Archive for the ‘Wines from Spain’ Category

Wine Regions of Spain

All the world’s greatest wine regions share one aspect in common: they are married to a grape or grapes that ripen slowly and exhibit differentiated and sometimes fascinating flavors in differing microclimates within that region.

We’re not sure why slow ripening makes for so many of the world’s great wines, but it does. Hot climates rarely accomplish such slow ripening, so Spain should be incapable of making great wine, right? Well, the popular view of Spain as an arid and hot place is not mistaken, just incomplete. It might be hot in many of Spain’s vineyards, but not for very long. The temperature at night often plummets, and the daylight can be slow to warm the vines.

Elevation is the explanation. Spain is an elevated plateau; little of Spain is at sea level, and while some of the vineyards are as flat as Kansas, many are nearly 3,000 feet above sea level. Many great vineyards are nestled into the creases of mountains. In the Sierra Nevada, along the southern coast, mountains such as Pico Mulhacén jolt up out of the Mediterranean Sea and reach a height of over 10,000 feet less than 30 miles from the shore.

Each of the Spanish wine regions can be defined in its elevation and in its proximity to the ocean or the sea. Some wine authorities prefer to break Spain’s geography into its autonomous regions, but that’s less likely to lead to a more thorough understanding of the places, vineyards, grapes, and styles of the wines of Spain. Rather, the country can be broken into the following climatic categories:
Green Spain

The northern and northwestern portion of Spain, exposed to the northern Atlantic, can be cool to cold, wet, and green—thus its name, España Verde. The sheltering fortification of the Cordillera Cantábrica, looming above Rioja, is unavailable to much of Green Spain as it stretches from Galicia to the Pyrenees. The regions of Ribeiro, Ribera Sacra, Valdeorras, and Bierzo enjoy pockets of protection from the cool, sometimes cold, and often wet coastal influences; Rías Baixas, unfortunately, bears the full force of Atlantic weather. Western Green Spain regions tend to produce high–acid white wines from tart, relatively unripe grapes, while sites in the Pyrenees generate shockingly bracing white wines under the rubric of Txakoli.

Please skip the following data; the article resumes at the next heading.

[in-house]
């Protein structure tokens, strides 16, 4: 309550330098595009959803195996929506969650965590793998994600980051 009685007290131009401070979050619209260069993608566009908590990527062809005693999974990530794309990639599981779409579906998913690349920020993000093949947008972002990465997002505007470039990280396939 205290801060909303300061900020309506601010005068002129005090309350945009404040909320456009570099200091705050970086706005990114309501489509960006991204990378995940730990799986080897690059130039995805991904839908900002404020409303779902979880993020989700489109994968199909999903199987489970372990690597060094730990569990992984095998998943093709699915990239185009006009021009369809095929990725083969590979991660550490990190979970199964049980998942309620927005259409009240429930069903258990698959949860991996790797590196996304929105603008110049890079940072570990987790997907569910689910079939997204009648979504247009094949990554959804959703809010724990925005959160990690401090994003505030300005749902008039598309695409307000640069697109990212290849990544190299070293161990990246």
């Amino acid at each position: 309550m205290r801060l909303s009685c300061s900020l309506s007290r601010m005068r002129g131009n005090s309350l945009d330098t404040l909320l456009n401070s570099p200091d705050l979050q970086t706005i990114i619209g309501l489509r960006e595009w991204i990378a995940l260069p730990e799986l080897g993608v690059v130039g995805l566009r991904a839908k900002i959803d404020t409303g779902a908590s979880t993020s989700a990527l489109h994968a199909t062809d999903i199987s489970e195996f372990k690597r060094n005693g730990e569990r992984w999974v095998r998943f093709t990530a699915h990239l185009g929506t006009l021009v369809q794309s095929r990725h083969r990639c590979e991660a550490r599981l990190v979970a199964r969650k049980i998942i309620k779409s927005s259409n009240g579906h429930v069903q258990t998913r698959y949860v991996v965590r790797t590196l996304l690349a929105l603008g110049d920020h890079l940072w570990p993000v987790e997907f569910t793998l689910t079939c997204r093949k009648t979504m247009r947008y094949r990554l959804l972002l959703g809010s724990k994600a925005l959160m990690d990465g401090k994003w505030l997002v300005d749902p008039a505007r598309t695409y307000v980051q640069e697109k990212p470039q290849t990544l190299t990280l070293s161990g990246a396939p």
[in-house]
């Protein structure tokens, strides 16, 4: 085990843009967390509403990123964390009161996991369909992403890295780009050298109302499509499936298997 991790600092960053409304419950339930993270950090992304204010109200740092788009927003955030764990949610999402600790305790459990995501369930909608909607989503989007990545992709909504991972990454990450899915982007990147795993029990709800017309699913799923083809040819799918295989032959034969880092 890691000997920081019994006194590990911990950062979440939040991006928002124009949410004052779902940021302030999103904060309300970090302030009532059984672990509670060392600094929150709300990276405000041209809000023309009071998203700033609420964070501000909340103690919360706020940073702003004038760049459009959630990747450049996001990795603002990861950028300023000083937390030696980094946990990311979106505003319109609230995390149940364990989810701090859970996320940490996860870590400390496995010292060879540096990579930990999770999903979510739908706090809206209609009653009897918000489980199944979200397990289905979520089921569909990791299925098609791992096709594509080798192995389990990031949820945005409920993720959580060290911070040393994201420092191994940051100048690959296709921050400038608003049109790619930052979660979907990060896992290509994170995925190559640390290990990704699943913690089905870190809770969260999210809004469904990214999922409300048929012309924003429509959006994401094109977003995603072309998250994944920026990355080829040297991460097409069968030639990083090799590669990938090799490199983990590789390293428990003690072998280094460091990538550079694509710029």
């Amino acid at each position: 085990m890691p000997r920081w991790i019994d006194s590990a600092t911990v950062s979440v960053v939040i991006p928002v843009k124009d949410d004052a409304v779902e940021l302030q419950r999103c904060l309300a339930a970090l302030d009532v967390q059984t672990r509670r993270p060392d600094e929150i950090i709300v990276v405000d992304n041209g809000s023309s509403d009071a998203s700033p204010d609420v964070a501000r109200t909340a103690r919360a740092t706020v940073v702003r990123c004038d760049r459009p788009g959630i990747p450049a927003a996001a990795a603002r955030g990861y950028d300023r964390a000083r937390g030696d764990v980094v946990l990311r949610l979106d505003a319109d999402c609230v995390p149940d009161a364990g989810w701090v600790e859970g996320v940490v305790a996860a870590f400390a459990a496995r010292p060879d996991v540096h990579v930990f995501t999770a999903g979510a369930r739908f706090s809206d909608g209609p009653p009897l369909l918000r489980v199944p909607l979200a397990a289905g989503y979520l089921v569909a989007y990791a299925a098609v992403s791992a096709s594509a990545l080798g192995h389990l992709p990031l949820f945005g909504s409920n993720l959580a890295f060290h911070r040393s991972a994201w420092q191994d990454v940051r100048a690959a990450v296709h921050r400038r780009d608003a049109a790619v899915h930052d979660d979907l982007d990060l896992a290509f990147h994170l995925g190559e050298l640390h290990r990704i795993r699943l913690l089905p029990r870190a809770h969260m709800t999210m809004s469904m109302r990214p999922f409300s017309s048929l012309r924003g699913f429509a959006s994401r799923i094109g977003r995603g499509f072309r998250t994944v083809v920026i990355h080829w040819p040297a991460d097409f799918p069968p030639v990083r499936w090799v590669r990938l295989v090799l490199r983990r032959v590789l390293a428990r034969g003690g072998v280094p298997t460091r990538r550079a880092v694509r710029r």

North Central Spain

The seat of power for much of Spain’s history, this area hosts extremely elevated but easily workable vineyards along and beyond the banks of the Duero River. Some of the famed wine names in Spain reside in Ribera del Duero, such as Vega Sicilia and Pesquera, and regions such as Toro and Rueda are on the shortlists of anyone pursuing emerging Spanish brands.

Ebro River Valley

The Sierra de Cantábria mountains shelter some of Spain’s most important vineyards, including those in Rioja and Navarra. Farther south, Calatayud, Campo de Borja, and Cariñena offer great value. To the east, vineyards nestled along the base of the foothills of the Pyrenees hold vineyards as well, where tributaries of the River Ebro nurture the vineyards of DO Somontano and the rare Moristel grape that charms many tasters with its tangy fruit and easy ways, along with more muscular Tempranillo, Cabernet Sauvignon, Merlot, and other red varieties.

The Meseta

The “tabletop” that represents the center of the elevated plateau that is Spain is not a uniformly flat, hot, and arid place. Instead, there are significant mountainous spots that offer the possibility of making high–quality wines, based upon strong differences between daytime and nighttime temperatures (grapes seem to like diurnal temperature swings). The northern piece of the Meseta lies in Castilla y León. The southern portion of the Meseta, Castilla–La Mancha, is producing striking wines based upon dramatic diurnal temperature swings, and even more importantly, remarkably old and healthy vineyards.

The Mediterranean Coast

The warmth of the coast from the French border to Almería can be mitigated by high altitudes, whether in Cataluña or in Valencia. Throughout most of this area, world–class wines are appearing in places such as Priorat and Montsant, as well as established areas such as Penedés. Cava, the most famous sparkling wine in the world after Champagne, makes its home near Barcelona.